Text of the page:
Thursday, May 20, 2004

Texas and the Suburbs

There seem to be a couple of fantastically trivial arguments flaring up around the part of the blogosphere I inhabit at the moment, and I almost feel like I have a dog in each of the hunts.

First, the ever popular question of whether Texas should be allowed to remain in the US or not. Chuck and Ginger certainly think so, even though Ginger left the state. Patrick Nielsen Hayden is less sure. As a relatively recent transplant from Texas to the Rust Belt, I've got to say that Texas just ain't all it's cracked down to be. Now, granted, I lived in Austin (all suburb, but that's the next paragraph or so) which is the "liberal" part of Texas, but in my travels around the state I really never noticed any serious problems with getting along with nearly everyone. By contrast, I said "Hi" to my new neighbour here in Pittsburgh yesterday and he looked at me like I'd crawled out from under a rock &mdash which was hardly likely since I was twenty feet up in the air at the time. Texans may have some odd views but I found them to be almost universally pleasant, something which I really can't say for the NorthEast.

In the end we left Austin for a number of reasons. We didn't have stable jobs there, it was too damn hot in the summer, and really in the winter as well, and Austin, while a great town in which to be footloose and fancy-free, really lacks a number of amenities that help in raising young children.

Speaking of young children, when we moved from Austin, which is pretty much all suburb (at least the parts where people live) we only looked at places in the Pittsburgh suburbs to settle down. We live in a somewhat older suburb of the city that puts us about a 20 minute drive from downtown and its attractions and about the same from the Universities and associated museums. In the meantime we have a large flat yard where our children can run around, and a quiet street that I feel comfortable letting them play near. Laura at Apt 11D has apparently set off a debate about the best place to raise children. While theoretical discussions about the joys of city living for children are wonderful, I find that if young boys (at least) don't have enough space to run around and burn off their excess energy life rapidly becomes too fraught for enjoyment. So when we started looking for a house here, I was glad to find one with a lawn that takes me 45 minutes to cut, and on which my children and my dogs can comport themselves with gay abandon.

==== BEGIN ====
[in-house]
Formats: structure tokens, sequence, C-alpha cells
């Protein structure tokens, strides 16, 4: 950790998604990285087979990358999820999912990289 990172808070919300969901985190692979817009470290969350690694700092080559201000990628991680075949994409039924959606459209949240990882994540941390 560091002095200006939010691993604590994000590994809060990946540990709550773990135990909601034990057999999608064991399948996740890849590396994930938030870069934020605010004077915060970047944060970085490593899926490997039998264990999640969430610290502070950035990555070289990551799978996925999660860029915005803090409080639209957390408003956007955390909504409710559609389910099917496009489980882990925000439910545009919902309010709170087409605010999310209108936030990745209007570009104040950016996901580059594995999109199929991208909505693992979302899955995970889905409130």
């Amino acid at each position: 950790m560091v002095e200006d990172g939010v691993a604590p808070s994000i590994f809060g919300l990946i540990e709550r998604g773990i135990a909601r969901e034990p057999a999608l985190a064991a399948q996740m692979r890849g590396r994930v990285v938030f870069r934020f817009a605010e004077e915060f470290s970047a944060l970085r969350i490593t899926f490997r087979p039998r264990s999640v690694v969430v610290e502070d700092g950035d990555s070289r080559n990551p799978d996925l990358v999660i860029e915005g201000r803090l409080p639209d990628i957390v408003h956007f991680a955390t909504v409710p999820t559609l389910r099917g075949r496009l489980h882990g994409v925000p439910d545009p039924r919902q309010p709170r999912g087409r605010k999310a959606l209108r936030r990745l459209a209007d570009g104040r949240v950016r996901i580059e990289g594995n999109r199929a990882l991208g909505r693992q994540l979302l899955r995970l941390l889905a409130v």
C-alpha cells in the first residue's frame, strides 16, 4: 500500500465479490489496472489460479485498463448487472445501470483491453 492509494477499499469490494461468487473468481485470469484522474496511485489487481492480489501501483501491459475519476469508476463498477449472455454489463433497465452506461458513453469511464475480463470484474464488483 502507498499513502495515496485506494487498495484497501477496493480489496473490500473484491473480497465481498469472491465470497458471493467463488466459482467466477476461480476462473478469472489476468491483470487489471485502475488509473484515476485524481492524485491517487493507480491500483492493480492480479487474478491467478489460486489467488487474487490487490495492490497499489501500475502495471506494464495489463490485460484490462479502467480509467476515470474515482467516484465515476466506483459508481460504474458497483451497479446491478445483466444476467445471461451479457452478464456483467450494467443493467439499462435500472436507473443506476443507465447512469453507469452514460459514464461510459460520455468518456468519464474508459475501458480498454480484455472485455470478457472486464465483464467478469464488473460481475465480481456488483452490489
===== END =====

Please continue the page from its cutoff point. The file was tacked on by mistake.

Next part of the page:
Wednesday, May 19, 2004

Short Update

We have moved into the new house, actually we moved nearly two weeks ago. Despite my best efforts, I find that I am still busy painting rooms &mdash in this case at least it is a very small room. We also have had all of the floors finished, so we can walk everywhere in the house, the huge pine trees too close to the house have been removed, 80% of the boxes are unpacked, the new kitchen island has been installed (although the counter top hasn't) and things seem to be moving toward completion.

This whole process has been remarkably different from the last time we bought a house. Then we bought direct from the builder and moved in. This time I found myself astonished at how much time and expense are involved in addressing minor issues of deferred maintenance. But I think we are on track for our planned housewarming party on May 29. Now if the rain would just stop long enough for me to get up a ladder and clean out the gutters...

Update: The rain held off, and I took 1 1/2 black garbage bags full of pseudo-compost out of the gutters. Perhaps now water will actually reach the downspouts!

Tuesday, May 04, 2004

Air Force of Terror

South Knox Bubba asks
But what exactly is the "War on Terror"? Who exactly is the enemy? What uniform do they wear? What flag do they fly? Where are they? What is our plan of attack? What is our strategy to defeat them? How will we know when we've won?

Based on this recent Bush/Cheney ad "Weapons" (which I heard on NPR this morning &mdash we don't do commercials any more) F18 Fighter Jets are a key weapon system in the War on Terror. Now, I kind of thought that the main use of fighter jets was to defend oneself against other fighter jets. So I ask

Where is the Air Force of Terror?